Let’s get right to the point. I cannot stand confrontation.
The idea of having to actually address someone who hurt my feelings about it? No thanks! Having someone call me out? Gives me nightmares!
I have always hated and avoided confrontation because it makes me extremely uncomfortable. And at the surface, that might not seem like a bad thing. Why? Well, maybe it means you’re just a peaceful person. Or you let things roll off your shoulders easily.
Those may be true, but there are also a lot of serious consequences of avoiding confrontation because it makes you uncomfortable. The biggest one, for me, is resentment.
Avoiding confrontation has caused me numerous issues in the past. Usually, I’m pretty easygoing with family and friendships. But there have been times where I have been hurt, and I didn’t tell the person. What happened? Much bigger problems that could have been completely avoided had I only said “Hey, what you did hurt my feelings” or “Hey, what did you mean by that?” Instead, I brooded silently and didn’t stand up for myself.
I’ll provide an example. A few years ago, right after I got engaged, I began messaging tons of family and friends to get their addresses for invites and save-the-dates. Everybody, but one person, replied to me within a day or two. This former friend just ignored my text. I decided to give her some time. A few days. A week. Then two weeks went by, and still, nothing. I was astounded because only a few weeks prior, she had taken me out to dinner to talk about my engagement. I was hurt, confused, and upset that she couldn’t take five seconds to send me her address for an obvious request that had to do with my wedding. Especially since I saw her posting on social media.
A month or so went by, and after initially thinking I just wouldn’t invite her, I reached out again and she replied within minutes. So I sent her a save-the-date. But, because I hadn’t addressed that she’d upset me, I was still resentful. Ultimately, we had spacing issues with the venue and had to invite last-minute extended family, so I didn’t end up inviting her and I let her know in the nicest way I possibly could.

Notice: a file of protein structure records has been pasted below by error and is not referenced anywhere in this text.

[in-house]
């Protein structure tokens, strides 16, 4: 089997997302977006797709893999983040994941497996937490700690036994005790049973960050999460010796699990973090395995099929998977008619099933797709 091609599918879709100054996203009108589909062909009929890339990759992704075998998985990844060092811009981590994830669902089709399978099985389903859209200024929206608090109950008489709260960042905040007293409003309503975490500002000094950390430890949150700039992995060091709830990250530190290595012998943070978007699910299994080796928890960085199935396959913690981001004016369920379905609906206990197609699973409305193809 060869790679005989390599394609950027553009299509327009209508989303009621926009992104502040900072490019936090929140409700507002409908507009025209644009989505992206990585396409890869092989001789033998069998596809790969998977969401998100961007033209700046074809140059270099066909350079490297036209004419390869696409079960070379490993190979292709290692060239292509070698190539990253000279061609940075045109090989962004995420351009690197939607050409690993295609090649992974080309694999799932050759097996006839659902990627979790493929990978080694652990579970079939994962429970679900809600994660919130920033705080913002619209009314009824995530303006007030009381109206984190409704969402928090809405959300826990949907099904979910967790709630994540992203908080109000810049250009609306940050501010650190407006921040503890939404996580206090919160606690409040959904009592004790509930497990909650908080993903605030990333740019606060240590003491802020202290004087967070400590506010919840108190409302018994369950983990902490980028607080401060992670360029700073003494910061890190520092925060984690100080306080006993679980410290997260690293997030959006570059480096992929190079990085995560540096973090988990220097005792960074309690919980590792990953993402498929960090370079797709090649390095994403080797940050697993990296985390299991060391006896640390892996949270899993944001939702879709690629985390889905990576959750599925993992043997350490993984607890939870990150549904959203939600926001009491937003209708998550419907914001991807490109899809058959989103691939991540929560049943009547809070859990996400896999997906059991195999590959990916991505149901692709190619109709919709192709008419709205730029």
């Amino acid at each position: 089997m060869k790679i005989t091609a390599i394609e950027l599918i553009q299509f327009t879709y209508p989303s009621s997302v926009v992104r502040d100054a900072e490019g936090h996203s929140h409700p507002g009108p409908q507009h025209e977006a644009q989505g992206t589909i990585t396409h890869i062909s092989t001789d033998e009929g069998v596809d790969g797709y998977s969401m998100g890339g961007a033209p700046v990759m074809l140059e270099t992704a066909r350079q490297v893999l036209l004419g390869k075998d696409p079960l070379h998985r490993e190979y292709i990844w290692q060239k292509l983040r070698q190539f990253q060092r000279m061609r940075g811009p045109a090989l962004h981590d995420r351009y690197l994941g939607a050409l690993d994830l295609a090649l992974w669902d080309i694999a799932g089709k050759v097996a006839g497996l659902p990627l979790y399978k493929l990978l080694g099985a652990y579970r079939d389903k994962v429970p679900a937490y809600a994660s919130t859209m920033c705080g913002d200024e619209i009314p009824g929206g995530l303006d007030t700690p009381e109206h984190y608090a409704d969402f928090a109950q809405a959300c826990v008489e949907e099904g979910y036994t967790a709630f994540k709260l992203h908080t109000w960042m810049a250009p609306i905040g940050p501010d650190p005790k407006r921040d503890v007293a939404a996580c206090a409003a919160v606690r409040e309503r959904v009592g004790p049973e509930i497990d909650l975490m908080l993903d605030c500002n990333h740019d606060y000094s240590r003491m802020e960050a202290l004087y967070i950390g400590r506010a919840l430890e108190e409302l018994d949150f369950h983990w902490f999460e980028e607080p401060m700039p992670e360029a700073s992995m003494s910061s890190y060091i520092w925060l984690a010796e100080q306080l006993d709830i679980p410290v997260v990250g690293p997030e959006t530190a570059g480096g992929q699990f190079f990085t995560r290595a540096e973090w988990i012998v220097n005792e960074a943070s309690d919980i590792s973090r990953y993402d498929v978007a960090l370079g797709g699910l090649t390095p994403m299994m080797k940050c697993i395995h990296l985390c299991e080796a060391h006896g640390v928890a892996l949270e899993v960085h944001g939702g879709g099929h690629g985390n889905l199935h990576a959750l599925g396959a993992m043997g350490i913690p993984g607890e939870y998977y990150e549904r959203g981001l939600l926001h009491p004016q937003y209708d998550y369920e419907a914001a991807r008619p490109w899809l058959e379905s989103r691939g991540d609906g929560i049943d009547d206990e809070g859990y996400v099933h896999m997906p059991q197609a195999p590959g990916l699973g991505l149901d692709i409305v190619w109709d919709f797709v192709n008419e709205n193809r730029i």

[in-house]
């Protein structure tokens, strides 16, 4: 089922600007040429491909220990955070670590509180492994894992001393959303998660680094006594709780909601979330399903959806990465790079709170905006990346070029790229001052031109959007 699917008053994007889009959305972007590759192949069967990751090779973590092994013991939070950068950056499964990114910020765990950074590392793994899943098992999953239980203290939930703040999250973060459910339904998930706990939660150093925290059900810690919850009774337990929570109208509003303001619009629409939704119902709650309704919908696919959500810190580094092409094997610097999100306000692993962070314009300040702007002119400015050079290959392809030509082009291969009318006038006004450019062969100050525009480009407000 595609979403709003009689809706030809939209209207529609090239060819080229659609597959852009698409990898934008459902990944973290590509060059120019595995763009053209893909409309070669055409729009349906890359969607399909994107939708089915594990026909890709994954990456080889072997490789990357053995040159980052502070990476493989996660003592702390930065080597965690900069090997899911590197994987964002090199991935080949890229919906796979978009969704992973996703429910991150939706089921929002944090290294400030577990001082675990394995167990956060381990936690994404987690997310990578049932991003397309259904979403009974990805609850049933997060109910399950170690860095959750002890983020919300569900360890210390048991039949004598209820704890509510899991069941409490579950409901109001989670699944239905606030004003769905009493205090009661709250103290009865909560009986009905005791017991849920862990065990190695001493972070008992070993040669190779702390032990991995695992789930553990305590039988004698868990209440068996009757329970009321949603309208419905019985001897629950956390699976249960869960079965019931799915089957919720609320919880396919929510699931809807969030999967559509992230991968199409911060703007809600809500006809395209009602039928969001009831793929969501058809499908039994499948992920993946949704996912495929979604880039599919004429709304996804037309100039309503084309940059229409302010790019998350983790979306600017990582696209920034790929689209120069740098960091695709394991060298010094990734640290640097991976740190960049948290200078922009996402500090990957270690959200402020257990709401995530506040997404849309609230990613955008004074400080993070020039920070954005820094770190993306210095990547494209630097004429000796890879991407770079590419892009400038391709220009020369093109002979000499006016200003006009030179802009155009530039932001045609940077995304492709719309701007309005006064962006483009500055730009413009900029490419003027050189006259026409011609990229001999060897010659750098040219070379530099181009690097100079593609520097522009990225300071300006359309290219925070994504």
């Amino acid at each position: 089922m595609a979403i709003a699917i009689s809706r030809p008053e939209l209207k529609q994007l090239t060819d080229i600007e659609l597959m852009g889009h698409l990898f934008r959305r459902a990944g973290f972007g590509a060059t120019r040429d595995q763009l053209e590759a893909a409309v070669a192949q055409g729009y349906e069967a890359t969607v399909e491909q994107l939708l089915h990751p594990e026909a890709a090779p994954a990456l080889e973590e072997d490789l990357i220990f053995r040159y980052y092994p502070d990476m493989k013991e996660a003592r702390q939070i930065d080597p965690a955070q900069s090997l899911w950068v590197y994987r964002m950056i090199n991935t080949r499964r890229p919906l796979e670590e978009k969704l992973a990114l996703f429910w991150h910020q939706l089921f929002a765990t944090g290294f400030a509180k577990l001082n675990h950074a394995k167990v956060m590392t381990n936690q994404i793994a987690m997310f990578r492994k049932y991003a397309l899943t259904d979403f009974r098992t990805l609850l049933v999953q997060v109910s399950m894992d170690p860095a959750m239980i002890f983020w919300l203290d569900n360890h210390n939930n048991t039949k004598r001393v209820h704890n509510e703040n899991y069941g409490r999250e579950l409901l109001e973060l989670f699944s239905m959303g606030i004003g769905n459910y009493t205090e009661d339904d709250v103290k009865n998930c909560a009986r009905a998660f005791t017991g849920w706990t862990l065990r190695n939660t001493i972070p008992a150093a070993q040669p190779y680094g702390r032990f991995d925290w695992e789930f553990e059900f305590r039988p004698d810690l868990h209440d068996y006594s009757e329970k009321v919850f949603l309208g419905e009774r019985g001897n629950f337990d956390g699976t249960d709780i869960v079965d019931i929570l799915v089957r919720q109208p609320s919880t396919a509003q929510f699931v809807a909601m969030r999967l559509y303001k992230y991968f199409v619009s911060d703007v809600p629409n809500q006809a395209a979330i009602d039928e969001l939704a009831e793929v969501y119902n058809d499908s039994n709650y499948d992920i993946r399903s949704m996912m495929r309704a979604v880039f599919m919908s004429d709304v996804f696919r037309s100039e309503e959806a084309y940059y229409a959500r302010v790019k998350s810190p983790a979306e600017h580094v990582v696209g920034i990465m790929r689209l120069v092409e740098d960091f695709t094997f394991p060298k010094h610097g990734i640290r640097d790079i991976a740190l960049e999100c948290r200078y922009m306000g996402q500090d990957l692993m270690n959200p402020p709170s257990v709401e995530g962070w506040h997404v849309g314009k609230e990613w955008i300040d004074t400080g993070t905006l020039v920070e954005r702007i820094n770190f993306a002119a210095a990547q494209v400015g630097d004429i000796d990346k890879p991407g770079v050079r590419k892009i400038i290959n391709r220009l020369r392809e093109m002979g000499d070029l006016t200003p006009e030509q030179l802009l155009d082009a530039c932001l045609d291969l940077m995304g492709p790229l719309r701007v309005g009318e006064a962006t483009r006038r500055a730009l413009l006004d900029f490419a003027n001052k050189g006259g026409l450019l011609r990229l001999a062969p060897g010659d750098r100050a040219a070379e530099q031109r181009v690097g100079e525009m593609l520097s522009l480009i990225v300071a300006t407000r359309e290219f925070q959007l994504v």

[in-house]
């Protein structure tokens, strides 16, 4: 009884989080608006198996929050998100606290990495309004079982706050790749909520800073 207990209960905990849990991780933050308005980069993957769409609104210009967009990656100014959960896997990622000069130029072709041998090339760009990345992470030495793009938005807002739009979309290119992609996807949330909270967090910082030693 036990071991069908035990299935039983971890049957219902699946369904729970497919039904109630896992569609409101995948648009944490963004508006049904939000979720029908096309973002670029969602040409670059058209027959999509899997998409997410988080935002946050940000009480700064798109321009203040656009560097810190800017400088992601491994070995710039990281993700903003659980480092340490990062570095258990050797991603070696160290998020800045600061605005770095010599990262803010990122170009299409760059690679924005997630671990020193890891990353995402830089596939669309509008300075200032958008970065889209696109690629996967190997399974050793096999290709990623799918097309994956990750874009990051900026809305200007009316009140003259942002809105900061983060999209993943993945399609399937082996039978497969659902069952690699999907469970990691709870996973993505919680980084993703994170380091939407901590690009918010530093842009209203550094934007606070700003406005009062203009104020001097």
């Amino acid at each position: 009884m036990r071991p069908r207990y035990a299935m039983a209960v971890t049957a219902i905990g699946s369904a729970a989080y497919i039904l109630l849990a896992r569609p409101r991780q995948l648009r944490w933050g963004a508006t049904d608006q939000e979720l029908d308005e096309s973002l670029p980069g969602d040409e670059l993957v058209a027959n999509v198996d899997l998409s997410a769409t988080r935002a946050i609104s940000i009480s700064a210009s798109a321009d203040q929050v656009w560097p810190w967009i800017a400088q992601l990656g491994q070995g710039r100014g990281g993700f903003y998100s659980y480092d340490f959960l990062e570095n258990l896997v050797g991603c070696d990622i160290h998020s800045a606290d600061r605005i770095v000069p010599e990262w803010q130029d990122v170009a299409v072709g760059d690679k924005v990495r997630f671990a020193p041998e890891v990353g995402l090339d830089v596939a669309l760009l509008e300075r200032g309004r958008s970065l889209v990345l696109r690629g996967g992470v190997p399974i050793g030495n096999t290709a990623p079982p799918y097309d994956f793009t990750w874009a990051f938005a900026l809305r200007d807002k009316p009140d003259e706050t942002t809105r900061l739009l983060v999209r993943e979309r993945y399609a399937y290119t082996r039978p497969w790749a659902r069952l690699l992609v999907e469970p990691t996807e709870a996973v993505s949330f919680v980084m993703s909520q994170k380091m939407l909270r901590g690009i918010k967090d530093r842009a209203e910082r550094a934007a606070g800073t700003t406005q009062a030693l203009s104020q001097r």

Was I mean for doing that? Yeah, I think so. But the root cause of this was me avoiding confrontation. I completely mishandled the situation because I couldn’t be honest at the beginning. As you can probably surmise, we haven’t spoken in over two years and aren’t friends anymore.
I’ve learned valuable lessons from that situation, and I have learned that staying silent to avoid confrontation is detrimental. Now, if someone upsets me, I am inclined to address it then and there. If someone says something untrue or hurtful, I speak up in the most civil way I can. If in a professional situation something would be bad for me, I stand up for myself.
And I feel a lot better about it.
If you’re like me, confronting people isn’t easy. But in some instances, you really have to in order to avoid larger issues down the road. Take my example. If I had taken a moment to try and speak with this friend at the beginning, we might still be friends.
Don’t go seeking confrontation. But get comfortable with it, because life isn’t always golden.